Eureka Prize for Institute malaria team

Eureka Prize for Institute malaria team

28 August 2019

Associate Professor Wai-Hong Tham
Associate Professor Wai-Hong Tham and 'the plasmodium vivax 
malaria team' are Australian Museum Eureka Prize winners.

A team of Institute researchers tackling the world’s most widespread and insidious malaria threat have won a 2019 Australian Museum Eureka Prize.

The Plasmodium vivax malaria team of Associate Professor Wai-Hong Tham, Professor Ivo Mueller, Associate Professor Leanne Robinson, Dr Rhea Longley and Dr Michael White won the Eureka Prize for Infectious Diseases Research, sponsored by the Australian Infectious Diseases Research Centre.

At a glance

  • An Institute malaria team has been awarded the Eureka Prize for Infectious Diseases Research.
  • The team’s discoveries include developing potential antimalarial vaccine candidates and a blood test to identify people with P. vivax.
  • Each member of the team brings expertise in different fields with a common goal of controlling P. vivax malaria.

Significant breakthroughs

The malaria team’s successes to date include discovering novel vaccine candidates against P. vivax and developing the first ever blood test to identify recently-infected people for immediate antimalarial treatment, in an effort to halt further transmission.

Their research identifying how P. vivax gains access to infect human host cells was recently published in high profile journals Science and Nature.

The team has extensive experience and strong partnerships with research institutes and ministries of health in the Asia-Pacific region, particularly in Papua New Guinea. Their collaborative program has highlighted the difficulty in eliminating malaria in the region, by identifying relapsing infections as the major cause of vivax infections in children.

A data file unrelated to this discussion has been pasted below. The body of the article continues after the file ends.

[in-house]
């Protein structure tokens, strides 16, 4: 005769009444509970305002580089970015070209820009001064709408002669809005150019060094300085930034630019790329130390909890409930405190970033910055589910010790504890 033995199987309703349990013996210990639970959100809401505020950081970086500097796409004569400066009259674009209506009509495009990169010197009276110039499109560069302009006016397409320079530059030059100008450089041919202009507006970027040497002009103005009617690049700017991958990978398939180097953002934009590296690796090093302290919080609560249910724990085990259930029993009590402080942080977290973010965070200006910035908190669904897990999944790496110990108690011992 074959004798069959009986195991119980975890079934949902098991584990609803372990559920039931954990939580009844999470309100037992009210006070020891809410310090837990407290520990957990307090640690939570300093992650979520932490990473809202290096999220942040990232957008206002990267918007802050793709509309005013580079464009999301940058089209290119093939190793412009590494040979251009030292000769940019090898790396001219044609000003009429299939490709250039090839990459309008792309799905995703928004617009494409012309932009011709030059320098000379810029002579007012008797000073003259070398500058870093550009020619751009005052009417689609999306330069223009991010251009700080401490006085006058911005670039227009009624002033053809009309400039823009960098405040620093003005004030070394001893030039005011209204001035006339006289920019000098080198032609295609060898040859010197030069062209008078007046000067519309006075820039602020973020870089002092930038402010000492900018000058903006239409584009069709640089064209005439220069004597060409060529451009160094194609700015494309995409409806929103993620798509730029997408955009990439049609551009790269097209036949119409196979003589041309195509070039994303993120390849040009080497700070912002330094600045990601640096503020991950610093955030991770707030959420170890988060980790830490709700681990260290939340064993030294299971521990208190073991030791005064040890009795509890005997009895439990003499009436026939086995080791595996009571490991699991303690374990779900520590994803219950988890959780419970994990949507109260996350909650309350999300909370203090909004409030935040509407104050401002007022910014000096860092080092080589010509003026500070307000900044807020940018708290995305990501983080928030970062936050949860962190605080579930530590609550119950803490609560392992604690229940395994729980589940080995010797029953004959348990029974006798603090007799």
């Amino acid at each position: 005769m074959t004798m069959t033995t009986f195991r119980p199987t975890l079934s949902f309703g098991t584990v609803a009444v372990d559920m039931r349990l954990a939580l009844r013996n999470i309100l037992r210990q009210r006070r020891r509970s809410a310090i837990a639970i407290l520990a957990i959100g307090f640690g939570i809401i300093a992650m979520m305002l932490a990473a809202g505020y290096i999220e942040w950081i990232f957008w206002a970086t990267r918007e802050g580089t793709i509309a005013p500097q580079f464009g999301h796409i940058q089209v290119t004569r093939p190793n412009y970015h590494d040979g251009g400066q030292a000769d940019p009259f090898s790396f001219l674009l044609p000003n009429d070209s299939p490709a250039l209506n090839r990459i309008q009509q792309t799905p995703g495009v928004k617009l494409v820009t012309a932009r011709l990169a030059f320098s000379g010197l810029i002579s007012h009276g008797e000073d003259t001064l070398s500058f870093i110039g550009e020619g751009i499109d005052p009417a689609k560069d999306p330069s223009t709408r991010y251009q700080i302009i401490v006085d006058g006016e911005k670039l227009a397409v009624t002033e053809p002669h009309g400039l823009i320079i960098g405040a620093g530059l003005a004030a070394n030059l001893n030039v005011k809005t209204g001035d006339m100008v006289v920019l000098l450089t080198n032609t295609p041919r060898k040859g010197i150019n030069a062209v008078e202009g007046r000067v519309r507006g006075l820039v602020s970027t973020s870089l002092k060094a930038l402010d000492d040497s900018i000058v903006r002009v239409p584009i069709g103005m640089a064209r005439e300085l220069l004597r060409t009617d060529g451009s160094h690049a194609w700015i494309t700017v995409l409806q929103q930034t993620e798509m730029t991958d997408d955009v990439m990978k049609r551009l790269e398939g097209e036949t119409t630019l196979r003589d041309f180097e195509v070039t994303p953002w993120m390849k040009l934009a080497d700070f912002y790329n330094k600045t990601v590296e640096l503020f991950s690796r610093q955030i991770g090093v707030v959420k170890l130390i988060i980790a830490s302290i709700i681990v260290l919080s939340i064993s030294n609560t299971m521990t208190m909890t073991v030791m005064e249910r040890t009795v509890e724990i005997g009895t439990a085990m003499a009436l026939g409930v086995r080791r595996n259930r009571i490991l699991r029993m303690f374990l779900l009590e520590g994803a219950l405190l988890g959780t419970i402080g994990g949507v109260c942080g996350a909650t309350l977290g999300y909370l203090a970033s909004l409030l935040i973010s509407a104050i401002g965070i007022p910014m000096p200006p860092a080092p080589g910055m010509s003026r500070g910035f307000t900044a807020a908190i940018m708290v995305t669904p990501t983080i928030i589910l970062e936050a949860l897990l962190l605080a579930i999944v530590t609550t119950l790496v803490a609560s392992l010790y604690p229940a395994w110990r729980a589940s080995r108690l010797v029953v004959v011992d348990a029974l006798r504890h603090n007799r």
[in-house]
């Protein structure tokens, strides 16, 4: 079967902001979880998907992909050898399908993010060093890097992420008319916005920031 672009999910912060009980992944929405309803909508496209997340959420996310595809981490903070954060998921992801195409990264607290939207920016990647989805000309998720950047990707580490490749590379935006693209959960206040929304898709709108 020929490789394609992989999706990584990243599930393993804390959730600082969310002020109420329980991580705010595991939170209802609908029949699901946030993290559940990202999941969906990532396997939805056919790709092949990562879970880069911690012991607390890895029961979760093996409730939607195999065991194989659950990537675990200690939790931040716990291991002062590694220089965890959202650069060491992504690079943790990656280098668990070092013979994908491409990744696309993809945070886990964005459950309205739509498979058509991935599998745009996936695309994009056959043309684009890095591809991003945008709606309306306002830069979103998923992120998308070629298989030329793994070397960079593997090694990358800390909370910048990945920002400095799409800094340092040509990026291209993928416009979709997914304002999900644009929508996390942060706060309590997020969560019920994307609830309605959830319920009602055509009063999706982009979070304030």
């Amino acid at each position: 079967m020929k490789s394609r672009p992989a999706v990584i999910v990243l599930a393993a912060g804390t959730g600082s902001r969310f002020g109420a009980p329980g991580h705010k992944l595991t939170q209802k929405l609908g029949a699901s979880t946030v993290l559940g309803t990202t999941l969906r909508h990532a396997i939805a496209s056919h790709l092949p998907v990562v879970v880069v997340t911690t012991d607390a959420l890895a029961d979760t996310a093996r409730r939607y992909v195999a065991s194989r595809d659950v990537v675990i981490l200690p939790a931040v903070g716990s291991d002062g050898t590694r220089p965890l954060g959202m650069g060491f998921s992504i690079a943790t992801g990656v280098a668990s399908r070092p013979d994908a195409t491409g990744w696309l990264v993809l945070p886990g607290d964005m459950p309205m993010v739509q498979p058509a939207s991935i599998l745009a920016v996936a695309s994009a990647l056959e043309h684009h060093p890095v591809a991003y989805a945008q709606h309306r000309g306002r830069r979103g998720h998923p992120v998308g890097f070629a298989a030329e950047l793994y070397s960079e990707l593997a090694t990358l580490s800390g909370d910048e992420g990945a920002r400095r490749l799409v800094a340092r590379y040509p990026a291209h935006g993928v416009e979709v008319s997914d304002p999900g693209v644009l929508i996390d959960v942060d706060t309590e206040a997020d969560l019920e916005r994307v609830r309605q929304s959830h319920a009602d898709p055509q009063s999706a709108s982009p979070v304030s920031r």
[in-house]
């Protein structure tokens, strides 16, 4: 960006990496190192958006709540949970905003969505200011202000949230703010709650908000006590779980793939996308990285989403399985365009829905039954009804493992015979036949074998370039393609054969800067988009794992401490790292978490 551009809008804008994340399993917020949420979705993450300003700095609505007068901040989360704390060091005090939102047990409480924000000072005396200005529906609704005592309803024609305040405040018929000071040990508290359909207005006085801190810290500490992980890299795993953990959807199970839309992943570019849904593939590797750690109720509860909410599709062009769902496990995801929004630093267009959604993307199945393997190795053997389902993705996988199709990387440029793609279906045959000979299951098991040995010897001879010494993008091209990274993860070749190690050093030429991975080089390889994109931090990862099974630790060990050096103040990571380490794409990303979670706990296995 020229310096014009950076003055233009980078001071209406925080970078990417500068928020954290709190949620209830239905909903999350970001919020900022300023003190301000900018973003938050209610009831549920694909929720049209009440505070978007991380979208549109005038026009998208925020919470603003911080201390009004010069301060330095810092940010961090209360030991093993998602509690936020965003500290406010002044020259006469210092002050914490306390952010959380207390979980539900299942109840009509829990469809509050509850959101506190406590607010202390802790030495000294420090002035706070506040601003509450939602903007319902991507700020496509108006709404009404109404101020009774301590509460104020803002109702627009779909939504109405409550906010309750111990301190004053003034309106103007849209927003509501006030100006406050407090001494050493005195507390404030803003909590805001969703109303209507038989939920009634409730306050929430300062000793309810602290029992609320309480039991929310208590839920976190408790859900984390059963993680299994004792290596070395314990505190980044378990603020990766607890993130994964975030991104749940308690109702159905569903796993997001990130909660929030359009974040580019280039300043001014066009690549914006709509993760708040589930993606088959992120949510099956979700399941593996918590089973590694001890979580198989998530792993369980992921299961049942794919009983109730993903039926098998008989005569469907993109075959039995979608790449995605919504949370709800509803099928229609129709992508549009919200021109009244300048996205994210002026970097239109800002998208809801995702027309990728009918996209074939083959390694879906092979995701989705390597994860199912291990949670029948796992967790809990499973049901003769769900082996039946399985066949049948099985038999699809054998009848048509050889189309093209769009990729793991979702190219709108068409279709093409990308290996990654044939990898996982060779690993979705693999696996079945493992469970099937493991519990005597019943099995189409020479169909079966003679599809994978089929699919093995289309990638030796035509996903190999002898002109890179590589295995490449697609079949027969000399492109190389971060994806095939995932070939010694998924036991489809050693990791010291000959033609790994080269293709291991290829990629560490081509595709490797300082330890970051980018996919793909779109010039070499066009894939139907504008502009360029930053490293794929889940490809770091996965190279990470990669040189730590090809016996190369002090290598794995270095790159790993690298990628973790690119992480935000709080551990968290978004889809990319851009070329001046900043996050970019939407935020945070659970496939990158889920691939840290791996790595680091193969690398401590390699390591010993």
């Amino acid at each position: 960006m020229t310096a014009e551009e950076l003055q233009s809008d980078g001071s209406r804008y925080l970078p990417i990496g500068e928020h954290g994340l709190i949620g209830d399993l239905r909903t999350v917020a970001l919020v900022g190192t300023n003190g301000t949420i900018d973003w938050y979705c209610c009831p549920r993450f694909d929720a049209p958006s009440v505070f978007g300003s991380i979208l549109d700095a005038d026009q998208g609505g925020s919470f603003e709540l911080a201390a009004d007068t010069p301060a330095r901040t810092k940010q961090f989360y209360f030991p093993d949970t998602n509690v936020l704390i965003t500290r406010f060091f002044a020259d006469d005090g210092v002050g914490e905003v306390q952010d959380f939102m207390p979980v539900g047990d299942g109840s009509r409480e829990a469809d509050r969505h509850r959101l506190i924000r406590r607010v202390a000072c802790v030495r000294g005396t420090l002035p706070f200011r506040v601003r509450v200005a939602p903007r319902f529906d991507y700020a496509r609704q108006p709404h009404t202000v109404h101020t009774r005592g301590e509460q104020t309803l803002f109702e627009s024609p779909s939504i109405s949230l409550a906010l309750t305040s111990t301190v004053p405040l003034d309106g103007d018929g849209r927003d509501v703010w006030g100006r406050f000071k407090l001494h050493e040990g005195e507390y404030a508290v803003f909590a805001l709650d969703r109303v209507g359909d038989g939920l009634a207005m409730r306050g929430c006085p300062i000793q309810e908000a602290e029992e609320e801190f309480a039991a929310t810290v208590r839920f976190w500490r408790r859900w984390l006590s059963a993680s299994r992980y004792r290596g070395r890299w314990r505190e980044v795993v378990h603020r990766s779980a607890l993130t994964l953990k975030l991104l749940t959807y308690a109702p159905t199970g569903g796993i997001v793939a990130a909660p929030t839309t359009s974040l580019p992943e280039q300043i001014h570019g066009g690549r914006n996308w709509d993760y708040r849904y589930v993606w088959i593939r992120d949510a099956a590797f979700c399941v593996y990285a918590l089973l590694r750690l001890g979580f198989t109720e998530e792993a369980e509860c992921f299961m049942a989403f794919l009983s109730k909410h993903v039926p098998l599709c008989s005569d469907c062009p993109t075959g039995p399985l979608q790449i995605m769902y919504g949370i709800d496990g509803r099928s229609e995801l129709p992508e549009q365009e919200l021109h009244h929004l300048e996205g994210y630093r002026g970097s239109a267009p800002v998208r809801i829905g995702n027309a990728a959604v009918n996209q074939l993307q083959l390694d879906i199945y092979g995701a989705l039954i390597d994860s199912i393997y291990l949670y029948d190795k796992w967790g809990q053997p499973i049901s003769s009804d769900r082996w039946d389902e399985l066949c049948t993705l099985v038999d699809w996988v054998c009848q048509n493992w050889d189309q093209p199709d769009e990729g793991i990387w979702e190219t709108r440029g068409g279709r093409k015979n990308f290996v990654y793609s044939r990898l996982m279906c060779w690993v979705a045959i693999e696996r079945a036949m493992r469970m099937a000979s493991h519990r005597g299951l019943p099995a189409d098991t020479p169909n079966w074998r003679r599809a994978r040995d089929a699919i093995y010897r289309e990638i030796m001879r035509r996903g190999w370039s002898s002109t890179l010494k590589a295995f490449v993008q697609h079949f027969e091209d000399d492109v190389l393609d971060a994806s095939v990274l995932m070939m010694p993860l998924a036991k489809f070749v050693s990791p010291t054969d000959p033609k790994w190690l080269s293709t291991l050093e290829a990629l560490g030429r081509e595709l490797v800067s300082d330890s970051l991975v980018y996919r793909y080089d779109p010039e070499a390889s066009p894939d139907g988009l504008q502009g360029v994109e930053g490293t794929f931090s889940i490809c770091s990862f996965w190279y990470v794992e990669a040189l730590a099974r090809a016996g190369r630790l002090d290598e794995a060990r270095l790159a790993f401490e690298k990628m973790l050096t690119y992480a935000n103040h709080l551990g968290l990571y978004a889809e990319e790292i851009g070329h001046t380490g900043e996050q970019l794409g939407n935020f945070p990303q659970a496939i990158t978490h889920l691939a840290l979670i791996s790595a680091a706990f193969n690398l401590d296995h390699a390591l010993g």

Associate Professor Tham said P. vivax was a particularly complex health challenge globally.

P. vivax is the main obstacle to malaria elimination in the Asia-Pacific and Americas,” Associate Professor Tham said.

“The parasite can lie dormant in the body before re-emerging to cause disease, and asymptomatic carriers continue to transmit the parasite.”

“Our team combines unique expertise in malaria biology, population studies and statistical models to overcome these challenges and support the region-wide goal of malaria elimination by 2030.”

Unique expertise

Institute director Professor Doug Hilton AO said the team was internationally renowned for their contributions to the ongoing pursuit of malaria elimination strategies.

“Each member of the team is a world leader in their field and their breadth of expertise has created a beautifully complementary team bound by a common goal – to diagnose and prevent vivax malaria,” said Professor Hilton.

“Their research discoveries have already led to major breakthroughs and have the potential to lead to many more. Their outstanding contributions to infectious disease research make them highly deserving of recognition.”

The Australian Infectious Diseases Research Centre Eureka Prize for Infectious Diseases Research goes to an individual, group or team for an outstanding recent contribution to infectious diseases research and includes a cash prize of $10,000. This is the fourth Eureka Prize for Infectious Disease Research awarded to Institute scientists.

 

 

 

 

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